Popular Australian Reads 2023

What great Australian authors have you discovered this year?

There is nothing we like better here at City of Parramatta Libraries than discussing and recommending Australian authors to our community of readers. Below is just a small selection of some of our current favourites.

Enjoy!

Seven days by Fleur Ferries

Winner of Best Young Adult novel, 2023 Davitt Awards.

When Ben is dumped with his country relatives for the holidays, he starts counting down the days until it is over, loathing every second.

However, Ben’s stay takes a sharp turn when he comes across his great-great grandfather’s journal – the final entry being from one hundred years ago, right after he was shot. With his cousin, Josh, Ben starts unravelling mysteries, lies and shocking crimes. Can the two boys beat the odds to resolve a century of bad blood between two families?

Fleur Ferries diverse background as a Paramedic and Police Officer has provided a unique narrative into current society.

https://www.penguin.com.au/books/seven-days-9781761043352

Stone town by Margaret Hickey

With its gold-rush history long in the past, Stone Town has seen better days. And it’s now in the headlines for all the wrong reasons . . .

When three teenagers stumble upon a body in dense bushland one rainy Friday night, Senior Sergeant Mark Ariti’s hopes for a quiet posting in his old home town are shattered. The victim is Aidan Sleeth, a property developer, whose controversial plan to buy up local land means few are surprised he ended up dead.

However, his gruesome murder is overshadowed by a mystery consuming the entire nation: the disappearance of Detective Sergeant Natalie Whitsed.

Natalie had been investigating the celebrity wife of crime boss Tony ‘The Hook’ Scopelliti when she vanished. What did she uncover? Has it cost her her life? And why are the two Homicide detectives, sent from the city to run the Sleeth case, so obsessed with Natalie’s fate?

Following a late-night call from his former boss, Mark is sure of one thing: he’s now in the middle of a deadly game . . .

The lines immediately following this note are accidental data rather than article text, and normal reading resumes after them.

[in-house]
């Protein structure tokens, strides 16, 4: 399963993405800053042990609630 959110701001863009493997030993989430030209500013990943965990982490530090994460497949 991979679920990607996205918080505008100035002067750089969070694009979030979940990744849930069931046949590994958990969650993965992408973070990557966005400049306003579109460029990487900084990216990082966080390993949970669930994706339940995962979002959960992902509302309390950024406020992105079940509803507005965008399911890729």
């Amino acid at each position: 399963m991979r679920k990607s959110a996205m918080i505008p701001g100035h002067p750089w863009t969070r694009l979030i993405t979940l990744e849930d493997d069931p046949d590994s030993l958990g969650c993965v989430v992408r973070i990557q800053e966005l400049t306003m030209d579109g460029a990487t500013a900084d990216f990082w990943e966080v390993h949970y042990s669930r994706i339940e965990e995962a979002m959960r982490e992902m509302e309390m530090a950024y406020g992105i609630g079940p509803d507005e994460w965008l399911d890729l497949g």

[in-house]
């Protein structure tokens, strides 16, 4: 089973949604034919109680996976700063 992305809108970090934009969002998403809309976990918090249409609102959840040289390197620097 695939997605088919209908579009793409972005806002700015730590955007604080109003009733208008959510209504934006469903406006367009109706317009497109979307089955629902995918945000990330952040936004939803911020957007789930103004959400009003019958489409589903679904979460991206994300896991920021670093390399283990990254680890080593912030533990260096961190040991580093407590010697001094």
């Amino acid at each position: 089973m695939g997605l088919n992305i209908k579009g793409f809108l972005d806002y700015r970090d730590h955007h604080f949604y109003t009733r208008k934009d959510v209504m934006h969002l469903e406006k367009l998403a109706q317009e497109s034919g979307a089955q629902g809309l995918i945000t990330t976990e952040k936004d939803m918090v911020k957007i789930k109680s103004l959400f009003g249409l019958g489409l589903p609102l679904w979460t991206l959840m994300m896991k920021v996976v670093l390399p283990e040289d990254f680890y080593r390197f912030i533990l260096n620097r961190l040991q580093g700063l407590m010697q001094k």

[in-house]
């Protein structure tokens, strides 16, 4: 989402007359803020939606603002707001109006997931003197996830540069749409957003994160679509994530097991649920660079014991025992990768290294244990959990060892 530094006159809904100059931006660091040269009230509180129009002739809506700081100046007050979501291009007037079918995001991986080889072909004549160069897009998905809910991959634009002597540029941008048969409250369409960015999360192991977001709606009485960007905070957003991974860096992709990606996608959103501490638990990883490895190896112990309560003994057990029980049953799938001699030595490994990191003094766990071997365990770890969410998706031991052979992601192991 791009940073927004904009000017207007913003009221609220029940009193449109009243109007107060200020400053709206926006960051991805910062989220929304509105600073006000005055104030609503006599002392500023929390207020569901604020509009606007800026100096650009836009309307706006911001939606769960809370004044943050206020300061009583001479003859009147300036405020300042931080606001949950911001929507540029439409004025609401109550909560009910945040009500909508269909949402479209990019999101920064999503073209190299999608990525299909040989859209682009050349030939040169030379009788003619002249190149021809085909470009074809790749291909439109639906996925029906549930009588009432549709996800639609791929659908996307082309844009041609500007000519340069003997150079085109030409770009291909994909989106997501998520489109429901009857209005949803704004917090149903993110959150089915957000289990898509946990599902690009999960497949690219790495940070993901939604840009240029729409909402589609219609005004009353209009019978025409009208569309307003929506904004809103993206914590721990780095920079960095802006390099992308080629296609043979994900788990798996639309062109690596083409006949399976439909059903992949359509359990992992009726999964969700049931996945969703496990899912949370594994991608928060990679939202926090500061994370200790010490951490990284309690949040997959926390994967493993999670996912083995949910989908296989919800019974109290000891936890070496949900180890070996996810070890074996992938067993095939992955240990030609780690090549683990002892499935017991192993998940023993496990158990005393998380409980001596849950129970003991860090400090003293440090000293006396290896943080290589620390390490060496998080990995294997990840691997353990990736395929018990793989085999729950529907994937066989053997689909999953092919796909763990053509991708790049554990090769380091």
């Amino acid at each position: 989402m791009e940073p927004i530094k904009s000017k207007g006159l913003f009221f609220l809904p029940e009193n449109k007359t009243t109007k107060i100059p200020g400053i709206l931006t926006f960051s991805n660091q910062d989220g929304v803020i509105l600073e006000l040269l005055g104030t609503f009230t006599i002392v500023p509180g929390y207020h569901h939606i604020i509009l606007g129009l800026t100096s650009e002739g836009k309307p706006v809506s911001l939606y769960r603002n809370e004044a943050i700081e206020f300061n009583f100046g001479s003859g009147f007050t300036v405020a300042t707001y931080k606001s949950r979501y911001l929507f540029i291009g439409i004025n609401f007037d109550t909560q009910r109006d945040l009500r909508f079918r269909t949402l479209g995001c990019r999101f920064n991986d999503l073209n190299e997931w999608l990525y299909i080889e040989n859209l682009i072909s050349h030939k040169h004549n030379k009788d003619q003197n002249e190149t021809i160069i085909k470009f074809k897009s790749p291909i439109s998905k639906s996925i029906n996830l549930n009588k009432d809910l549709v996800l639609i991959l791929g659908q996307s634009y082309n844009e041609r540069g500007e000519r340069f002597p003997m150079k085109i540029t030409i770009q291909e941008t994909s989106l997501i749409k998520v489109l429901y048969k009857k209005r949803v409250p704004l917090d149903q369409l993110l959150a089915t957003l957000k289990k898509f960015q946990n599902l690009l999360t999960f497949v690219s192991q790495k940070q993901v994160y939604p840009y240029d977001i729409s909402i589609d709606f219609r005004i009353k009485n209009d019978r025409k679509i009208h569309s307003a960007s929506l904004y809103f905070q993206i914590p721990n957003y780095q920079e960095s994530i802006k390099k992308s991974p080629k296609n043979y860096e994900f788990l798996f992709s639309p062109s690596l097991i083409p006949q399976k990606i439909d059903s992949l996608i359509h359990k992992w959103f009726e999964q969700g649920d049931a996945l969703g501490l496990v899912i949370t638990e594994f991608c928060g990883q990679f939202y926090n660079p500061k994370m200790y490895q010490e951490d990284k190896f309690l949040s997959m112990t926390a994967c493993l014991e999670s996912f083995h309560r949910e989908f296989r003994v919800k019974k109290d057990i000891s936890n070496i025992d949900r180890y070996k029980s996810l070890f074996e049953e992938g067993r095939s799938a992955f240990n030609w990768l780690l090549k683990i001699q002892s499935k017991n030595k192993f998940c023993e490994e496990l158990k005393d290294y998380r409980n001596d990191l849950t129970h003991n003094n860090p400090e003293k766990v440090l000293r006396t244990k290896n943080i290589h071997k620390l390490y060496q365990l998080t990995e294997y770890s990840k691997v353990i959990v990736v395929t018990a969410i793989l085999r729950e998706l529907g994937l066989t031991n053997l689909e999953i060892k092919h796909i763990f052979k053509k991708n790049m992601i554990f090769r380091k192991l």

Margaret Hickey is a playwright & author who has a strong interest in rural communities.

https://www.penguin.com.au/books/stone-town-9781761048692

The all of it by Cadance Bell

Seven years ago, Ben was loveless, overweight, in debt and living in his parents’ rumpus room, trying to find a way to quietly die. Days passed by in a haze of marijuana smoke and self-loathing. Then, one day, Ben decided not to die. He decided to change everything – starting with the Ben bit. Becoming Cadance would be more than a gender transition. It would be a transition in every way. It would mean leaving behind a rural Mudgee childhood filled with Frogger, hot chips, Godliness, and a forbidden love of Sarah Parker’s My Little Pony; and the violence, drugs and secrecy that plagued her twenties. Choosing to live was just the beginning; what mattered was how she existed.

Cadance Bell is a storyteller whose various pieces have appeared in The Guardian, popular blogs – ‘Rainbow Roo’ and ‘I miss pockets’. Documentaries to explore include ‘Rainbow Passage’ and ‘Who I am’. Candances’ hobbies and interests include playing Pokemon Go and eating burritos.

https://www.penguin.com.au/books/the-all-of-it-9781761045028

Believe by Sam Frost

Believe a mental health initiative created by Sam Frost and supported by her sister Krister is an online community forum inclusive to everyone focussing on mental health subjects as depression, anxiety, unhealthy relationships and dealing with the challenges of social media.

Believe has progressed from an online community forum into a great book!

In Believe, Sam shares her own experiences navigating dark mental health periods and, alongside Kristine’s own insights, offers warm, gentle inspiration and tips to help you come through to the other side of your own. Believe is a personal story, a battle cry and a reassurance for the many of Sam’s fans who have struggled as she has.

https://www.believebysamfrost.com/about

https://www.hachette.com.au/book/believe

Book Review Lying Beside You Michael Robotham

Lying Beside You

Michael Robotham

Summary

Two missing women. One witness. So many lies…